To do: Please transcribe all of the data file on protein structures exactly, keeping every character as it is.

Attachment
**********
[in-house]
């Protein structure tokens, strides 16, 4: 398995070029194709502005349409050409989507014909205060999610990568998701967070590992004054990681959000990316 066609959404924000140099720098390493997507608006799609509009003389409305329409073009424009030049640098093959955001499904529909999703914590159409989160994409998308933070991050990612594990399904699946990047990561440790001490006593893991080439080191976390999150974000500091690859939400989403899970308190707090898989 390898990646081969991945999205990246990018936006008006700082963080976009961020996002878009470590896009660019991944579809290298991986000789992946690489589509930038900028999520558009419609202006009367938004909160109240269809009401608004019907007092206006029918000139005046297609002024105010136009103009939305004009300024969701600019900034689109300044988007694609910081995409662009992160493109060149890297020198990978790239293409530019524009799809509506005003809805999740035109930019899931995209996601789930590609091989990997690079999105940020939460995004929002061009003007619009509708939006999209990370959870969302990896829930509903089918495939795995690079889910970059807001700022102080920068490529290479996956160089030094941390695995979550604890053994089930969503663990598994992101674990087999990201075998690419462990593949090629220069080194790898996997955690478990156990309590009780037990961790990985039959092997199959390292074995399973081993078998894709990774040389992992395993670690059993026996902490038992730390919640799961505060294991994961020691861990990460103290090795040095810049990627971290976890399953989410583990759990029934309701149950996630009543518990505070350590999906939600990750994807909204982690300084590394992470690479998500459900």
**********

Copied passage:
[in-house]
């Protein structure tokens, strides 16, 4: 398995070029194709502005349409050409989507014909205060999610990568998701967070590992004054990681959000990316 066609959404924000140099720098390493997507608006799609509009003389409305329409073009424009030049640098093959955001499904529909999703914590159409989160994409998308933070991050990612594990399904699946990047990561440790001490006593893991080439080191976390999150974000500091690859939400989403899970308190707090898989 390898990646081969991945999205990246990018936006008006700082963080976009961020996002878009470590896009660019991944579809290298991986000789992946690489589509930038900028999520558009419609202006009367938004909160109240269809009401608004019907007092206006029918000139005046297609002024105010136009103009939305004009300024969701600019900034689109300044988007694609910081995409662009992160493109060149890297020198990978790239293409530019524009799809509506005003809805999740035109930019899931995209996601789930590609091989990997690079999105940020939460995004929002061009003007619009509708939006999209990370959870969302990896829930509903089918495939795995690079889910970059807001700022102080920068490529290479996956160089030094941390695995979550604890053994089930969503663990598994992101674990087999990201075998690419462990593949090629220069080194790898996997955690478990156990309590009780037990961790990985039959092997199959390292074995399973081993078998894709990774040389992992395993670690059993026996902490038992730390919640799961505060294991994961020691861990990460103290090795040095810049990627971290976890399953989410583990759990029934309701149950996630009543518990505070350590999906939600990750994807909204982690300084590394992470690479998500459900």